Opinion: Carolina Beat

No. 761: State Gives Itself License to Overkill

I wasn’t expecting to laugh out loud while reading a magazine from Yale Law School. But a feature story in Legal Affairs about the writer’s unsuccessful attempt in Louisiana to pass a state-mandated test required of those seeking a florist license was hilarious. It conjured up slapstick images and witty dialogue worthy of a television sitcom.

The story was a great read and a classic case of government regulation gone crazy. So much so that the Institute for Justice, a public interest law firm, is helping some frustrated wannabe-florists with a lawsuit to test whether the Louisiana law impedes their desire to make a living. The magazine also reports that the attorney defending the law for the state has called it a “reasonable exercise of the state’s authority.”

That comment is nearly as funny as the writer’s experience making bouquets under the watchful eye of a state examiner, except that it illustrates some decidedly unfunny realities. Year by year, government intrusion into daily life grows, as does government’s thirst for revenue. Not much is deemed out of line — even forcing average Joes, who simply want to arrange and sell flowers, into a bureaucratic comedy filled with tests, watchdogs, and of course, fees.

Like Louisiana, North Carolina also foists unnecessary regulatory barriers on businesses and individuals. Look at the web pages of the Business License Information Office, part of the secretary of state’s office, and it will end any delusions you may have that starting a business in this state is easy. Among the prominent messages is, “The State of North Carolina has no single ‘business license’ that will ensure compliance with the numerous state licenses, permits and regulatory requirements. Additionally, the proposed business may be subject to local and/or federal requirements.” Apparently the state is really, really serious about making sure we understand that government is in charge.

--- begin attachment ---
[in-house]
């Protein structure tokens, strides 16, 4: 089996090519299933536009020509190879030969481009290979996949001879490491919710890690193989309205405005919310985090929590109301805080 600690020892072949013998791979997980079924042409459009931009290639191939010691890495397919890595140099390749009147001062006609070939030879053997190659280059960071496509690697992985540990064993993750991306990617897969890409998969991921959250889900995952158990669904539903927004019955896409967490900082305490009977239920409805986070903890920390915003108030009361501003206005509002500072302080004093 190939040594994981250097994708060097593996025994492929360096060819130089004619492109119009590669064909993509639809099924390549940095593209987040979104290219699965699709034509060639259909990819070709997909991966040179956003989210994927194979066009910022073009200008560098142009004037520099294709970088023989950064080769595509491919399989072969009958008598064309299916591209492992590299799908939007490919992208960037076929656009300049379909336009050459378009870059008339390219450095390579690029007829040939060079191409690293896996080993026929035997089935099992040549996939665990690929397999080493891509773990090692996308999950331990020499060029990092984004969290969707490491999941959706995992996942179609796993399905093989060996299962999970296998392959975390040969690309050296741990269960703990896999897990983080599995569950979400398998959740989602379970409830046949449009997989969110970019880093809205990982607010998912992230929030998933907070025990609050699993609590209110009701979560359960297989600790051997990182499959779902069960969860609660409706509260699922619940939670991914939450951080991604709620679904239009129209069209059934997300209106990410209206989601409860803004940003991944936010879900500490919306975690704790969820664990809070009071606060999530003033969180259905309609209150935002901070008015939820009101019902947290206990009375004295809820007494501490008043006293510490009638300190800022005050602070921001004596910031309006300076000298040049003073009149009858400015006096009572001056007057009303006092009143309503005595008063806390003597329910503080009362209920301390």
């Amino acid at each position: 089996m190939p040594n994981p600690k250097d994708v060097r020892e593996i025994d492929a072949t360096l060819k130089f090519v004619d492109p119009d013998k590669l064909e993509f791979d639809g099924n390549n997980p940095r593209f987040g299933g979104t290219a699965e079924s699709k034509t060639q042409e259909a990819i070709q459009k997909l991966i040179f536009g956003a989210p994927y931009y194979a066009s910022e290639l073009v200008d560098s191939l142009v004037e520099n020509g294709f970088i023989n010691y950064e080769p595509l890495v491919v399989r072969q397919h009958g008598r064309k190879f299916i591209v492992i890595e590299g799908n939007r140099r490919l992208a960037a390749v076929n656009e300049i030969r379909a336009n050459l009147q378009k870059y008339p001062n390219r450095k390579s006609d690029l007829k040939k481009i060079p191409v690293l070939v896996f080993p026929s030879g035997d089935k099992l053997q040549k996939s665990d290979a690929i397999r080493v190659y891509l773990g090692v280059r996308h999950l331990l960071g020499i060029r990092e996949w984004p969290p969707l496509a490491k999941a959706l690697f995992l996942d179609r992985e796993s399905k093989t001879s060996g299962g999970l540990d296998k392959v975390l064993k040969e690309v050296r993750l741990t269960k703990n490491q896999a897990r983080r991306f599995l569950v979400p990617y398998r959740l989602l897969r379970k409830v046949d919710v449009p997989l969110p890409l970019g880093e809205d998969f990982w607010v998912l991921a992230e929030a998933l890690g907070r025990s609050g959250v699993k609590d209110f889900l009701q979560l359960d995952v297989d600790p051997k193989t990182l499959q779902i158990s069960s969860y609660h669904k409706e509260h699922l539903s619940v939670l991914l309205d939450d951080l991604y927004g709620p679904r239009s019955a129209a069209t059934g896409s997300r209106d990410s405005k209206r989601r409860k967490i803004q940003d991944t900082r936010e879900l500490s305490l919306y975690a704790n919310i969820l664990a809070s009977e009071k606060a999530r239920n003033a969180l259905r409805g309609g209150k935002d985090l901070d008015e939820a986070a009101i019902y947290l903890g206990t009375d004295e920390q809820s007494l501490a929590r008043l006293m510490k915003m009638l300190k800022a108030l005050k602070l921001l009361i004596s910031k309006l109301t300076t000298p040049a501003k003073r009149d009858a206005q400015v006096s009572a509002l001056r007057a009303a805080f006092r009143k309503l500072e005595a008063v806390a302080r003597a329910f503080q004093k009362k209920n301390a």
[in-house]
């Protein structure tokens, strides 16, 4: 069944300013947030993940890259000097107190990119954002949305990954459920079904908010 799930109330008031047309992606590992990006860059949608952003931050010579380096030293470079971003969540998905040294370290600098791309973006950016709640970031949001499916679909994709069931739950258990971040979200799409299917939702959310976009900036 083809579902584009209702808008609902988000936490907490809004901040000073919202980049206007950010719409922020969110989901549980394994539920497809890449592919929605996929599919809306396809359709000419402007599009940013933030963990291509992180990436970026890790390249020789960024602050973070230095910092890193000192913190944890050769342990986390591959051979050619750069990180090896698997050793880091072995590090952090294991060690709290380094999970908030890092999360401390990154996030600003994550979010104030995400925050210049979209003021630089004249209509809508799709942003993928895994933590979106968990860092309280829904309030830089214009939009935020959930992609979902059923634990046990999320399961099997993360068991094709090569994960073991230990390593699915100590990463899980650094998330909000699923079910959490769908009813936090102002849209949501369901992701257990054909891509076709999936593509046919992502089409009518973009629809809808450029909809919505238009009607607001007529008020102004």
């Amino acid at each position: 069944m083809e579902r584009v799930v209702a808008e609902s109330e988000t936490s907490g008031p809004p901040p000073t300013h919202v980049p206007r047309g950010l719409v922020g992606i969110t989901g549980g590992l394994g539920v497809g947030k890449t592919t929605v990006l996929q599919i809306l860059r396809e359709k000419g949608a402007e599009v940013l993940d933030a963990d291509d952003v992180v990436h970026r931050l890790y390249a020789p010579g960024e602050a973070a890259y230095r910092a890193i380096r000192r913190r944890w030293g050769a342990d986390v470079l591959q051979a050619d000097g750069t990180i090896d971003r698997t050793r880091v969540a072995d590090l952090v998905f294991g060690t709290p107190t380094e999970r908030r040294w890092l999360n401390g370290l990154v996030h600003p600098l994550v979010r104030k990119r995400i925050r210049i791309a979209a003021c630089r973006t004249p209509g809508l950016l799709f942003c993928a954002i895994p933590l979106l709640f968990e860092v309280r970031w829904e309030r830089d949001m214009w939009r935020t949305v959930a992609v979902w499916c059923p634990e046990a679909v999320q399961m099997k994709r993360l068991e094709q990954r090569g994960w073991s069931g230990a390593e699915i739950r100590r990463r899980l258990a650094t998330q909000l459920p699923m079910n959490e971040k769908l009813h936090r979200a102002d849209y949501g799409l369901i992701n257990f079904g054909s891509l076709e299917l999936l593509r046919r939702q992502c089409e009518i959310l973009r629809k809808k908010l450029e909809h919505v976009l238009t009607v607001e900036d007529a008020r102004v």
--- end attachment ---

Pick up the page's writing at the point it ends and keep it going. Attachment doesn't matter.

The BLIO web site also links to more than 50 occupational licensing boards that license, investigate complaints, dole out discipline, and collect fees from anyone who has chosen one of those fields.

Some of the boards are appropriate, providing necessary oversight in areas that affect public health or safety, areas in which the consequences of malfeasance or poor quality can be deadly serious. For example, the North Carolina Medical Board licenses and oversees professional conduct of about 27,000 medical doctors and doctors of osteopathy licensed to practice in this state. The Board of Nursing does the same for nearly 120,000 RNs and LPNs. The margin for error in these professions is minuscule, and when negligence occurs, these professionals should face sanctions, including the potential loss of their licenses.

But can the same argument be made about low-risk, mundane, everyday activities handled by barbers, locksmiths, or librarians? No, yet each of these has a licensing board to administer North Carolina’s rules and regulations affecting the conduct and performance of its practitioners. Surely we can survive a bad haircut without government’s hand reaching in to make sure the culprit and his scissors can’t ever again inflict embarrassment on an unsuspecting customer in need of a good cut and blow dry.

The inefficient use of resources doesn’t end with the boards themselves. Somebody has to oversee these industry cops, and that brings us back to the state and our TV sitcom. Think about it. In a state office somewhere, workers are spending time on bad dye jobs, keys locked in the trunk, Internet usage, and book borrowing. And, they’re creating web pages to tell us about the rules. Remember that the next time someone tells you state government has been cut to the bone.
Humorous? Yes. But a laughing matter? Not hardly.